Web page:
In 2017, Australia voted for marriage equality, with a large number of Catholics joining the majority of the country in affirming the new legislation. Francis, a co-convener of the Inclusive Parishes and Schools Working Group, noted that “Catholics were the single largest religious population who supported marriage equality,” and argued that this showed an ethical consistency: “Australian Catholics voted Yes to civil marriage equality, not despite, but because of, their faith and values. Like the majority of Australians, we wanted to see our LGBTI family members and friends marry the person they love.”
While civil marriage equality is law across Australia, many LGBTQ+ Catholics still have reason to fear for their rights and well-being in church spaces. Father Peter, a diocesan priest, reports that a lesbian couple was denied the ability to baptize their child “because they were married under civil law, and that their child was an act of abomination. Luckily, with some persistence, they found a very affirming Catholic church and pastor through one of our groups and have been able to hear from that traumatic encounter and continue to live out their faith.”
Paul, a member of a diocesan pastoral group and long-time Catholic educator, worries that his job may be in jeopardy if people discover his civil marriage to his partner of 20 years. He said, “I have taught wonderful students who have left school, married, and are now in full-time work and ministry in the church, yet I face being fired for whom I love.”
Civil laws are indeed a great win, but these do not reflect the workings of the institutional church, nor are they enforced in many local communities. Sue, Co-Convenor of the Supportive Catholics’ Parents and Families Network, shared her perspective:
“Whilst positive law reforms now reflect the Australian community’s recognition of the historical injustices and current challenges faced by LGBTQIA community members, parts of the institutional church have not adequately responded to established scientific understanding or the pastoral needs of LGBTQIA Catholics and our families.”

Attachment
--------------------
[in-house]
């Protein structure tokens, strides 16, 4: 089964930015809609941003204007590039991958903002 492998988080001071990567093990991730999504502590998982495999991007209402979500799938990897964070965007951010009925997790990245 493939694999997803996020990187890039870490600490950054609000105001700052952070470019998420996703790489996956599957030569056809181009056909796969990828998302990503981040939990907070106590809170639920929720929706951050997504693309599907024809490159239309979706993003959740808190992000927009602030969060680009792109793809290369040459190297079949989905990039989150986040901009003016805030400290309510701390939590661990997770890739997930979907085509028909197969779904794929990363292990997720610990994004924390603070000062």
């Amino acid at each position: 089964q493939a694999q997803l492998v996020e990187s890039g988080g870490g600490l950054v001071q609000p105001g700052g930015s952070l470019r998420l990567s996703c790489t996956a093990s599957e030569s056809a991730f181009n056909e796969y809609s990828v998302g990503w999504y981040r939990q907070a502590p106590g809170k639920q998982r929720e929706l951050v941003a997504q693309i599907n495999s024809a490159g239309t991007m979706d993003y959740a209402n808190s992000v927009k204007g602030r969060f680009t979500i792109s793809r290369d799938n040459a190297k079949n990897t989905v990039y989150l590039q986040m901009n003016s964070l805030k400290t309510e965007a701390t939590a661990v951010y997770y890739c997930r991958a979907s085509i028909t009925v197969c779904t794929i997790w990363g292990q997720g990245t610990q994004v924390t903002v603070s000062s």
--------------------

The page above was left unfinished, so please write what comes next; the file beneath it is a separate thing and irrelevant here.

On a more local level, young people are increasingly recognizing the need for fuller support in their parish communities. Says Jas, an active youth leader:
“I am heartened by Pope Francis’ message on social justice, climate ecological justice, and his seemingly pastoral sensitivity toward LGBT people, but his message is not taken seriously by my local bishop or my parish community. They continue to demonize me as a young queer Catholic, and I am scared of what will happen if I come out as transgender and bisexual.”
Jas is not alone in this worry. Mary, a pastoral organizer in Western Australia, shared:
“As someone who works in youth ministry, I am deeply concerned about the mental and spiritual health of LGBTQIA+ Catholic youth I work with. Some of them tell me how some church leaders’ anti-LGBTQIA messages get repeated by their parents and family members, and how badly it affects them.”
As Australian Catholic leaders prepare for their 2020 Plenary Council, we hope that the efforts of all participants in this symposium can provide a framework for placing the needs of LGBTQ+ Catholics at the forefront of pastoral care initiatives. Beyond this, though, the unity shown by so many members of Australia’s Catholic community during this weekend is a bright light for the future of LGBTQ+ activism in the country.
—Catherine Buck, New Ways Ministry, February 12, 2020